Greenspan: Our $1 Trillion Deficit Should Be ‘Scaring Everybody’ Into ‘Panic to Do Something’

March 01, 2019

By Nicholas Ballasy

WASHINGTON – Former Federal Reserve Chairman Alan Greenspan warned that the country’s $1 trillion deficit is not economically sustainable.

“We are in a $1 trillion deficit and a trillion dollar deficit should be scaring everybody who is in the political system into panic to do something. The answer is the political system does not look at the data on the size of the deficit. They talk about it, they do everything they want to do but they never act. Action occurs only if and when that very extraordinary increase in the federal debt unfunded begins to create inflation,” Greenspan said at a National Association for Business Economics luncheon on Thursday.

“There is no history in western civilization where you could expand the money supply as much as is going to be necessary to fund this deficit without engendering inflation. Within a number of years if nothing is done we will have federal debt as a percentage of GDP at levels close to what existed during World War II. Unless you believe in fairies, that is not an economy that can function without inflationary instability,” he added.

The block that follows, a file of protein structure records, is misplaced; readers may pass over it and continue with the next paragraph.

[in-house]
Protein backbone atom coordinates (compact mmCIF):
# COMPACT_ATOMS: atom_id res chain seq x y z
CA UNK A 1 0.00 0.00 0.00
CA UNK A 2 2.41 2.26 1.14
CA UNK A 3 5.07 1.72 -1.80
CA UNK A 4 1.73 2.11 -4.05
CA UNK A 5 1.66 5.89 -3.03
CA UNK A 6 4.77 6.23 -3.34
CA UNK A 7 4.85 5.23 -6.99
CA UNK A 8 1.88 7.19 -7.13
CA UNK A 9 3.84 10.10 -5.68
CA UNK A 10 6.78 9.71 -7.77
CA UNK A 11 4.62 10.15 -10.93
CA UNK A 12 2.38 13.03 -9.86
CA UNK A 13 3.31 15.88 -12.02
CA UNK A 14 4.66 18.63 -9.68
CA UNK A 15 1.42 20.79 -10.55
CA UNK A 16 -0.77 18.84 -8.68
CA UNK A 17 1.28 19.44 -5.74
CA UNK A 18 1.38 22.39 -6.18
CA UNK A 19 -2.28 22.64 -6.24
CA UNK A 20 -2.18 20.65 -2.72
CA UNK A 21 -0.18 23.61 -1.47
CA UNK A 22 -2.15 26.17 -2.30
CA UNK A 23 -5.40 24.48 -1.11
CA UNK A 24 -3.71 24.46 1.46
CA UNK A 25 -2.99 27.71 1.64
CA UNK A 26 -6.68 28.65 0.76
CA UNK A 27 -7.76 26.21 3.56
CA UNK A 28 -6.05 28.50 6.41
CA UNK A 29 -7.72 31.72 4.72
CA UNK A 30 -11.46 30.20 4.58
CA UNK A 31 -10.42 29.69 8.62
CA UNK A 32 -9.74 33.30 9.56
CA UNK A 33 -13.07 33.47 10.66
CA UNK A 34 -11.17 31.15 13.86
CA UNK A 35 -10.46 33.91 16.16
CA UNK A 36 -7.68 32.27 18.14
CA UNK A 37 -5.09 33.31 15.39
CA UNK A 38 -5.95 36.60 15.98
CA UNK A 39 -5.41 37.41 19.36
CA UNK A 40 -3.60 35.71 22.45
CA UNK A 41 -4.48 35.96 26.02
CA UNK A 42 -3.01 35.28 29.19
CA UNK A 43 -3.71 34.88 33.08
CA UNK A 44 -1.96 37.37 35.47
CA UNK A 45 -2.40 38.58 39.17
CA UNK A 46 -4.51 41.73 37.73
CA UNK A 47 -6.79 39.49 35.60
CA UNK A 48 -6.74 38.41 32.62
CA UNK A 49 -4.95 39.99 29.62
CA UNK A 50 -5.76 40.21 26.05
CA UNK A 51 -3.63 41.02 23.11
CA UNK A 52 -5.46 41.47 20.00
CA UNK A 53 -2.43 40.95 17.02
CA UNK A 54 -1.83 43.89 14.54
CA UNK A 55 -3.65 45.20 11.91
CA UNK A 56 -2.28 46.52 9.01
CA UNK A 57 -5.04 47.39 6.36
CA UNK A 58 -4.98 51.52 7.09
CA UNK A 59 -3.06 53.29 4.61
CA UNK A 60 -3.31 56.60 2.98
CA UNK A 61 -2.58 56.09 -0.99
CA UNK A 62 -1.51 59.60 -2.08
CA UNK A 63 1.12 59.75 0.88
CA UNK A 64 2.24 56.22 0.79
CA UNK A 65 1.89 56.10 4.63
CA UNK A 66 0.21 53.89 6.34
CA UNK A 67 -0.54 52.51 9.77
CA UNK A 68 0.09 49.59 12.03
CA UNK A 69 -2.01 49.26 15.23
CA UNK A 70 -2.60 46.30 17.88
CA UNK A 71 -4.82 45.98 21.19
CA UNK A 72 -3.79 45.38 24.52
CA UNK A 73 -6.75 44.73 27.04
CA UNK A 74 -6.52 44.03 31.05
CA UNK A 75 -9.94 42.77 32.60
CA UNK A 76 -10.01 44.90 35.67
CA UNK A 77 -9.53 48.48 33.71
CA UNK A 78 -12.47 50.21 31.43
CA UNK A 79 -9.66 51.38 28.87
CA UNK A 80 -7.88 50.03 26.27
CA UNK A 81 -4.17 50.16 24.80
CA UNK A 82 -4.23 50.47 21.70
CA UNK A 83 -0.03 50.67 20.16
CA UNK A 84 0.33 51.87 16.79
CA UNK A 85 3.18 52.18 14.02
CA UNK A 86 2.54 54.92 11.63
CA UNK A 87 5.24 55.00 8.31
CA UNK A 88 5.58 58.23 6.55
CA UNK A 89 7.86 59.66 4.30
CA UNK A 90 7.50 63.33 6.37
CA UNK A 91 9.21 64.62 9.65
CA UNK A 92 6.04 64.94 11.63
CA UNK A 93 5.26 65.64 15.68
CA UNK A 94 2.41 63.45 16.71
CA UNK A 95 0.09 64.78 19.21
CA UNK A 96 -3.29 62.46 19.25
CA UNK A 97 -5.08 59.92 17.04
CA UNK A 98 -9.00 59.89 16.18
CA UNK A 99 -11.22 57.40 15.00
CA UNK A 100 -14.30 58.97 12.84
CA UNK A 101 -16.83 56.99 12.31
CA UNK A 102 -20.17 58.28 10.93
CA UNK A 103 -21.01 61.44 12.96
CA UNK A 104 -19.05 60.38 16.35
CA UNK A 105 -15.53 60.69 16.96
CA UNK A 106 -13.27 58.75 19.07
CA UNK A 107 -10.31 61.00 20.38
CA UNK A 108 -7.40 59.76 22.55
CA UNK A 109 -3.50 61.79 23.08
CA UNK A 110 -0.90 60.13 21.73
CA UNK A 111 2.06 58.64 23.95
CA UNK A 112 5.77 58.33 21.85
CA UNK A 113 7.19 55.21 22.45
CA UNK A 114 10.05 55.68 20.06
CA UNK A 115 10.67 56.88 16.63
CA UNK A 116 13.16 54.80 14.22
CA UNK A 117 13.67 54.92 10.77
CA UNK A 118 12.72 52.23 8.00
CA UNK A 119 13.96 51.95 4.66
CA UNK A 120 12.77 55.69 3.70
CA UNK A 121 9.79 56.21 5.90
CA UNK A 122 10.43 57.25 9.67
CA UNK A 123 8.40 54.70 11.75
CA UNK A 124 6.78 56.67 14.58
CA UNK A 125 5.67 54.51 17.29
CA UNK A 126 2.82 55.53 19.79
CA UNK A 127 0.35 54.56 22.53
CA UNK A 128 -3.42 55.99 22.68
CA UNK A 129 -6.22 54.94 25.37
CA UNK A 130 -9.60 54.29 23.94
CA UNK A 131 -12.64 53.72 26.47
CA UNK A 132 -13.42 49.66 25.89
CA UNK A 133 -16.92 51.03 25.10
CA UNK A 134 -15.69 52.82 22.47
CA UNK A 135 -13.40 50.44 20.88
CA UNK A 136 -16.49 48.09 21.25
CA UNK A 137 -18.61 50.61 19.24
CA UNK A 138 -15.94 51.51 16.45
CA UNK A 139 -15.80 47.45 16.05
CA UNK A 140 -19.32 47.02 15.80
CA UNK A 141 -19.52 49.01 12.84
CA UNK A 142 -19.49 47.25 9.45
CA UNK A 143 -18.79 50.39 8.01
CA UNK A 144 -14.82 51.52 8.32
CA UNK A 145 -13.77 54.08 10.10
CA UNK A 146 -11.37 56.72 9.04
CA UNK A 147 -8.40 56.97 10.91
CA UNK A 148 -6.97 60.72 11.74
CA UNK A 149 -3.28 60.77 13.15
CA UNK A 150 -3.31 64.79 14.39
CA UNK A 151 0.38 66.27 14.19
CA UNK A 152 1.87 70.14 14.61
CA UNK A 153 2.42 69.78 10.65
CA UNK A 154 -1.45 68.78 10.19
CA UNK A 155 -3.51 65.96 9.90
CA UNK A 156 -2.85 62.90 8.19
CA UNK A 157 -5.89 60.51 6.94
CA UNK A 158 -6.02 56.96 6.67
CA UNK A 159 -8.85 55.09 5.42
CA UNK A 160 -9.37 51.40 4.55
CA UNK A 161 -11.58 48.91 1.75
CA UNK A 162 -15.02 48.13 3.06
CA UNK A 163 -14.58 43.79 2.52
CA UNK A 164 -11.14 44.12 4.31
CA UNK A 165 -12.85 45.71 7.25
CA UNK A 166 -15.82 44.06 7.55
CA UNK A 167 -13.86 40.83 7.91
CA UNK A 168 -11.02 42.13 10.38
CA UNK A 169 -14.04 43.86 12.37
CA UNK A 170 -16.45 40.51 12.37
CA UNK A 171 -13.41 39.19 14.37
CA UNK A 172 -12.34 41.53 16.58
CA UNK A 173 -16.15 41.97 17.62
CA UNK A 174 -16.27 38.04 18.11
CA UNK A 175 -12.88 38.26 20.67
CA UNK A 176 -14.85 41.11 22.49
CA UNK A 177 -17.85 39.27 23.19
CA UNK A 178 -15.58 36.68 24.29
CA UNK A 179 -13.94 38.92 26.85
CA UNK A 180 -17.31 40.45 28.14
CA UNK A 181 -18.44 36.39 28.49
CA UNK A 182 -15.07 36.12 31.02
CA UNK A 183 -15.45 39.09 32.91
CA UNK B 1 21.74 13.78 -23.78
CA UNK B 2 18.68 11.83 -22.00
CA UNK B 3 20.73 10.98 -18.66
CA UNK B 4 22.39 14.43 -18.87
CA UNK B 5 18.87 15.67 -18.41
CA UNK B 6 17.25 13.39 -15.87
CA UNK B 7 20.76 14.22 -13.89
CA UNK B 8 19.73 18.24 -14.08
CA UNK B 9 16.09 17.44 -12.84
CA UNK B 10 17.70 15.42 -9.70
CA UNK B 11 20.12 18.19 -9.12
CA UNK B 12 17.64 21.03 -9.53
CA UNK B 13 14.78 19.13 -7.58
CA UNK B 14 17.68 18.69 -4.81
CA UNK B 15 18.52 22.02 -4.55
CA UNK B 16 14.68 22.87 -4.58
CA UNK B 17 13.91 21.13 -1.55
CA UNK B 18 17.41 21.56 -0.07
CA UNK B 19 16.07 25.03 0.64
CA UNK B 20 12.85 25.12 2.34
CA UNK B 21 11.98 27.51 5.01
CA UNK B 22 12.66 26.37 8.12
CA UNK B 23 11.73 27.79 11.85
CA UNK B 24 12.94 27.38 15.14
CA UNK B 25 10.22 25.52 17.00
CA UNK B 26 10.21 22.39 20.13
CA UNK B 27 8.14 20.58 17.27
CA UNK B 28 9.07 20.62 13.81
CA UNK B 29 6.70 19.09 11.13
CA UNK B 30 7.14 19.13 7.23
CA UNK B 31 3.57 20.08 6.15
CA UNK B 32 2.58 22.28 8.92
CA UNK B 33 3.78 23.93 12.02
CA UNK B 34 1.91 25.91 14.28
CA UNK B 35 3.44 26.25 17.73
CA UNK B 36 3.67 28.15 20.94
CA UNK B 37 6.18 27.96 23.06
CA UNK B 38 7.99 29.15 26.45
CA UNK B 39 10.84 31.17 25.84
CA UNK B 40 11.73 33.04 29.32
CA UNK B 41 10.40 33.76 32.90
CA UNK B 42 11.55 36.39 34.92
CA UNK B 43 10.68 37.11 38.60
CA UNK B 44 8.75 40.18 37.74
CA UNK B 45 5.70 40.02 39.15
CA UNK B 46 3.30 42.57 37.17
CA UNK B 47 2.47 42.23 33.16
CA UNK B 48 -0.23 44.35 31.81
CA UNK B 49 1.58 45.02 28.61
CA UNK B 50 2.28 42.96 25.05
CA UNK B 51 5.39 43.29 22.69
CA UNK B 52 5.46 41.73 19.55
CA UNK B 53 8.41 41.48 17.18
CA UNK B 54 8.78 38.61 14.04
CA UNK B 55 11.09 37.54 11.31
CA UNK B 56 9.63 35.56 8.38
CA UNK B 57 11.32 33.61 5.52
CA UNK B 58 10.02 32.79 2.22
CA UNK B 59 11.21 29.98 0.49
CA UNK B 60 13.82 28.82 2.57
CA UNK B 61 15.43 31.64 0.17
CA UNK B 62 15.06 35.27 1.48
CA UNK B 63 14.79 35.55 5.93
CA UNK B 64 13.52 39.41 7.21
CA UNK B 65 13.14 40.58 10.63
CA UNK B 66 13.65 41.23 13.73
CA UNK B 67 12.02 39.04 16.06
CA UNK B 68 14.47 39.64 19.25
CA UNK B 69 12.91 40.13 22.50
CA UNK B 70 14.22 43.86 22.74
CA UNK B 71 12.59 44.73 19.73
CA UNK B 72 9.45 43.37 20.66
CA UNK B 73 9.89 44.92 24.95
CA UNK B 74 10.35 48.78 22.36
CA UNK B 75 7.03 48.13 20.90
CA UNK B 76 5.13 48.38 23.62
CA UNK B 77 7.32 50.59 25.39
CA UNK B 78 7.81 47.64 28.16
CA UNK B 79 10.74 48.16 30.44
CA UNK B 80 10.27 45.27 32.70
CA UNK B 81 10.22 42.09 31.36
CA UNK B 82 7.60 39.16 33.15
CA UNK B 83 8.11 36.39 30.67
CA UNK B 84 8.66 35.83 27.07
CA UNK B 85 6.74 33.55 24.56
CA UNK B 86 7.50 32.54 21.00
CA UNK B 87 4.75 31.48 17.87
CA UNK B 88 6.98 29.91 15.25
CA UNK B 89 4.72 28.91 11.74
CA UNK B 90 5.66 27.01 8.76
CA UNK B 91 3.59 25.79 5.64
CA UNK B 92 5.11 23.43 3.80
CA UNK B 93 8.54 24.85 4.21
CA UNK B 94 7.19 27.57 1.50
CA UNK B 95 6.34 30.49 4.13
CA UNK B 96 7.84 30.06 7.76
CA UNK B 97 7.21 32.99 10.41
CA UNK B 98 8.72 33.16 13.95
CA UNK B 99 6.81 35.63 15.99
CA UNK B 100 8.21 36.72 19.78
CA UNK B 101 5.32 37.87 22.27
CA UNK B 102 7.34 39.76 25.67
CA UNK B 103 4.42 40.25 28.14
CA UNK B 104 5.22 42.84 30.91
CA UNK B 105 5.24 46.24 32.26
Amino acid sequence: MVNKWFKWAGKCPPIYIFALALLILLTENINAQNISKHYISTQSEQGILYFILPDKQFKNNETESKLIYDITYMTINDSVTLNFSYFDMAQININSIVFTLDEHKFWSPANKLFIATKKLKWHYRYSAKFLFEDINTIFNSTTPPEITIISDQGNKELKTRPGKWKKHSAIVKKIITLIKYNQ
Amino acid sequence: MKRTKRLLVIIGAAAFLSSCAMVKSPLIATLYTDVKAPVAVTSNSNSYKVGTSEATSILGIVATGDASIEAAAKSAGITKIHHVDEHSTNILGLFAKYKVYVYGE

On Thursday, it was reported that the GDP grew 2.6 percent GDP in 2018. Greenspan shared his reaction to GDP growth.

“We’re actually not bad. The GDP at 2.6 percent annual rate of growth was a bit more than some were expecting,” he said. “In recent years they have been at 1 percent.”

Greenspan applauded the lower corporate tax rate that was part of the tax reform package. When asked how he felt about the widening deficit as a result of the new tax law, Greenspan replied, “That’s what happens when you cut taxes.”

“The figures this morning say the capital investment increases, which really come off that tax cut, are having a positive effect. Now, that’s all well and good and I think it is a positive thing but what do you do with the deficit? When the deficit turns into inflation, things happen, I’m afraid,” he said.

Greenspan said politicians should work on entitlement reform for the long-term financial health of the country.

“In the back of their report, I think it is page 199, the actuaries of the Social Security Trust Fund demonstrate mathematically that under the existing structure, in order to get fiscal solvency or mathematical solvency as a private insurance company would do, you have to cut benefits by 25 percent. The probability of that occurring in our political system is 0 and that figure might be too high,” Greenspan said.